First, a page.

sin(x) from what was typed in to a website I maintained that did
integral table lookup and allowed Mathematica syntax. About
30% got that, or something like it, wrong.
> Suppose that FullForm were the only acceptable input to Mathematica -
> which you would appear to advocate.
Not really. I am advocating the simplicity and reliability of a
fullform-like programming language -- especially for programming
and control structure. The "data" language for math expressions
could be the same, but could also be infix if there was a lot of
Would you want FullForm output also?
For programs, yes.
For math expressions, I think experience has been that people
(myself included) prefer something like
MathJax, (2d typeset stuff) or options for linear strings.
Other options include fullform and even spoken stuff. It is
perfectly clear that something like fullform for expressions
is a key to understanding some 'features' of Mathematica that
figure prominently in the list of bug reports.
> That would result in some pretty ugly maths, so perhaps you would relent
> at this point, but part of the convenience of Mathematica is that you
> can paste bits of output back into other input!
This is a feature that is available in many ways. select a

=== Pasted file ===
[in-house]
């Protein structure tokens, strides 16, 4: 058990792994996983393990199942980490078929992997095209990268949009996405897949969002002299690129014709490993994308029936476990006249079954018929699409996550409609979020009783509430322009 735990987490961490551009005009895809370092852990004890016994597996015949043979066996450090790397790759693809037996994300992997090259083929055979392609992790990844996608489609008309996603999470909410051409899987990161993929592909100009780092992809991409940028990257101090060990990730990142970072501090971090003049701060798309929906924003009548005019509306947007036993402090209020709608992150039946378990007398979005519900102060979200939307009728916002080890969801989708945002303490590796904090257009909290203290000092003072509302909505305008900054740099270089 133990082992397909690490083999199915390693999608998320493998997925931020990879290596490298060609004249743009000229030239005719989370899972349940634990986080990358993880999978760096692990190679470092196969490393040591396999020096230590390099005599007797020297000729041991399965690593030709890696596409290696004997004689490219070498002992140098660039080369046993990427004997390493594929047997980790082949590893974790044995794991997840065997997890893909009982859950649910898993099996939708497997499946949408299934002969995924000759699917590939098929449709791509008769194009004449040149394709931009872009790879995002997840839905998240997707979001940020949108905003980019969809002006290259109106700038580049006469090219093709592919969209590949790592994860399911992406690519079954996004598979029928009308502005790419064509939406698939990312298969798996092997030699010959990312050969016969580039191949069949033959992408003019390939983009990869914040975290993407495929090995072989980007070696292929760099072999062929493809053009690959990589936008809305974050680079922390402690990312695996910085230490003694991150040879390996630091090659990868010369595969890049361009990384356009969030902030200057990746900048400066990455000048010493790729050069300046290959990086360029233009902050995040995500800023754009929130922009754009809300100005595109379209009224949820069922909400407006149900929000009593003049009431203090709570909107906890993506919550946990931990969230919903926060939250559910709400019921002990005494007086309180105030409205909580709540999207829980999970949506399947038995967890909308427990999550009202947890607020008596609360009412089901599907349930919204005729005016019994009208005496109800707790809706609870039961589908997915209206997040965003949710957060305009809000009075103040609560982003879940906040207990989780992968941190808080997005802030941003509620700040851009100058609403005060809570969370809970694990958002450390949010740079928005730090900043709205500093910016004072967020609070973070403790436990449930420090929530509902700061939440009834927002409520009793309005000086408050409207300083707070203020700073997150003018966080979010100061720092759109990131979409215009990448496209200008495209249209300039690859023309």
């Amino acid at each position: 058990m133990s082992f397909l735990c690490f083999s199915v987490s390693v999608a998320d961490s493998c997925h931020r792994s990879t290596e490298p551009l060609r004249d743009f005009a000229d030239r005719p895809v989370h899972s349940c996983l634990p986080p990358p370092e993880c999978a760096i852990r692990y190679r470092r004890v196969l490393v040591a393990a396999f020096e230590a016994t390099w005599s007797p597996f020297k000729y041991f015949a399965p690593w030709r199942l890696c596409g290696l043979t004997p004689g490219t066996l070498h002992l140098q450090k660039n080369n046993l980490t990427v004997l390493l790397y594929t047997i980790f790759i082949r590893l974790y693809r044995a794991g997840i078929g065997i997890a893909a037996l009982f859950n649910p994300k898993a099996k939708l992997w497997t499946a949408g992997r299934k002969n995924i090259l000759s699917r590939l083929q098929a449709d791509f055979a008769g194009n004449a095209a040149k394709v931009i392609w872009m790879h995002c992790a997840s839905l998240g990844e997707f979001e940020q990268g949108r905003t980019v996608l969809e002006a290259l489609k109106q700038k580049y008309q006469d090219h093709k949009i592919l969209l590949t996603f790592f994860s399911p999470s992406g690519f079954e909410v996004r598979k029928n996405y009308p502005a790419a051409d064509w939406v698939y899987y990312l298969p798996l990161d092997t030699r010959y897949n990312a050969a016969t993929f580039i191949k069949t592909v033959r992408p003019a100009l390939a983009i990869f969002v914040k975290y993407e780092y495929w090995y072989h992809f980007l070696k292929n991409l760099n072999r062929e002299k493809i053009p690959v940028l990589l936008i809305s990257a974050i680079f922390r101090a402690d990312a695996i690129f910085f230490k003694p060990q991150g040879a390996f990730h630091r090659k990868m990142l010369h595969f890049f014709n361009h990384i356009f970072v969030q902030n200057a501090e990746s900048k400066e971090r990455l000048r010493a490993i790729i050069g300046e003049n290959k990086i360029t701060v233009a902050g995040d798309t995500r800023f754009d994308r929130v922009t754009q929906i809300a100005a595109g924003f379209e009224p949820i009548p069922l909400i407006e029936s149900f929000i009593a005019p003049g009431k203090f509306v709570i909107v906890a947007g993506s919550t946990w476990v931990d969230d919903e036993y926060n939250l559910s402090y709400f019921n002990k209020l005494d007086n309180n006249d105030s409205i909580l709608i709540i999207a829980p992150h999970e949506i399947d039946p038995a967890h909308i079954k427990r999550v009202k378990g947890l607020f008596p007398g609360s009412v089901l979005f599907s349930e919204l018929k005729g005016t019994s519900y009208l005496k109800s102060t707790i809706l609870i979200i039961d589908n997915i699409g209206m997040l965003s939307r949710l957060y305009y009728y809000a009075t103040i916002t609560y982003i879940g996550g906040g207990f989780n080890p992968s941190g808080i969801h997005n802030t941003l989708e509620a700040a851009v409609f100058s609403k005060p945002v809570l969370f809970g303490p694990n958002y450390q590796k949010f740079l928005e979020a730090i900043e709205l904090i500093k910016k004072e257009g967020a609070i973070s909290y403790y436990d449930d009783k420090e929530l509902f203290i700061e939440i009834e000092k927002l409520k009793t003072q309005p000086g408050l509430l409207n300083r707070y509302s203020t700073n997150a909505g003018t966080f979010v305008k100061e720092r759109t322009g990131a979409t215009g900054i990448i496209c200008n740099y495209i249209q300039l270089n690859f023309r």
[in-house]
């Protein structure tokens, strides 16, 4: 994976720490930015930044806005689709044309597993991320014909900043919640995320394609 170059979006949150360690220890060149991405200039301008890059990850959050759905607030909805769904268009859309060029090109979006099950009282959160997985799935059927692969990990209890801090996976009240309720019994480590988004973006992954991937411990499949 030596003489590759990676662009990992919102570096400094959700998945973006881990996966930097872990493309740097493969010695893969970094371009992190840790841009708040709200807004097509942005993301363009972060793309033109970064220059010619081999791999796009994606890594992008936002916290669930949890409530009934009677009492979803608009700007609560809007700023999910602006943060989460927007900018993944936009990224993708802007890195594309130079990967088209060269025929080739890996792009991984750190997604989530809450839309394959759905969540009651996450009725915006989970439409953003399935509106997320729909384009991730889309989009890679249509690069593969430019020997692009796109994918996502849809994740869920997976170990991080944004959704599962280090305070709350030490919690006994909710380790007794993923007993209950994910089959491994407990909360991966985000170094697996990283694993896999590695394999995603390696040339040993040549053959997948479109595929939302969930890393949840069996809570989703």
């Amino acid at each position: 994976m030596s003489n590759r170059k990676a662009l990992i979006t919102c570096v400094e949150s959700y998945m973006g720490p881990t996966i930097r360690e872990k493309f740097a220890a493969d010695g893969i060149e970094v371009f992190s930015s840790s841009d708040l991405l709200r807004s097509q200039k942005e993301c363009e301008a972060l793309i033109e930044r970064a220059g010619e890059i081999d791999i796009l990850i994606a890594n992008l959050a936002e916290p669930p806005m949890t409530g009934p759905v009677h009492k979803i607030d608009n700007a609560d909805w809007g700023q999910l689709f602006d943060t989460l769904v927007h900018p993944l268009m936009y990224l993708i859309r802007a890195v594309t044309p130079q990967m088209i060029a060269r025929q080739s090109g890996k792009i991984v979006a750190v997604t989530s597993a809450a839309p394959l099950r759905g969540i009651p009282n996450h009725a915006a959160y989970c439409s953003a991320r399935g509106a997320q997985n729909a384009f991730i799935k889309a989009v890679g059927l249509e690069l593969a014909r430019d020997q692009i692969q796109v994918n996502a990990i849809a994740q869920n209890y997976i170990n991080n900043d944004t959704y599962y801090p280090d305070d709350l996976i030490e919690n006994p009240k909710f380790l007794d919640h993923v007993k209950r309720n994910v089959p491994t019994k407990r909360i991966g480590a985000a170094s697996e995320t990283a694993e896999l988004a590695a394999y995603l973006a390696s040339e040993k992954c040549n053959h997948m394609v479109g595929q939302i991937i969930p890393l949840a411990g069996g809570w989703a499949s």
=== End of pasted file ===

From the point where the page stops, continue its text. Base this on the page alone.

subexpression and get the underlying representation, and paste it
This is especially simple if the output is fullform, in which case
the selection can be done in an ordinary text editor. If it is
done in some 2-d display, it is more complicated but the effect --
which is to get the moral equivalent of the fullform underneath
the 2-d display, is the same.
> Program bugs are often to be found in obscure bits of code that are hard
> to read. Formulae are obviously far easier to read if they are not
> written in FullForm (or Lisp!).
If you have looked at formulas published in historic books of integrals
you will find that they are sometimes hard to read because of ambiguous
or even incorrect syntax that is disambiguated only because the reader
KNOWS that an integration formula could only be one of the possible
choices. Actually in some cases I've simply had to test the formula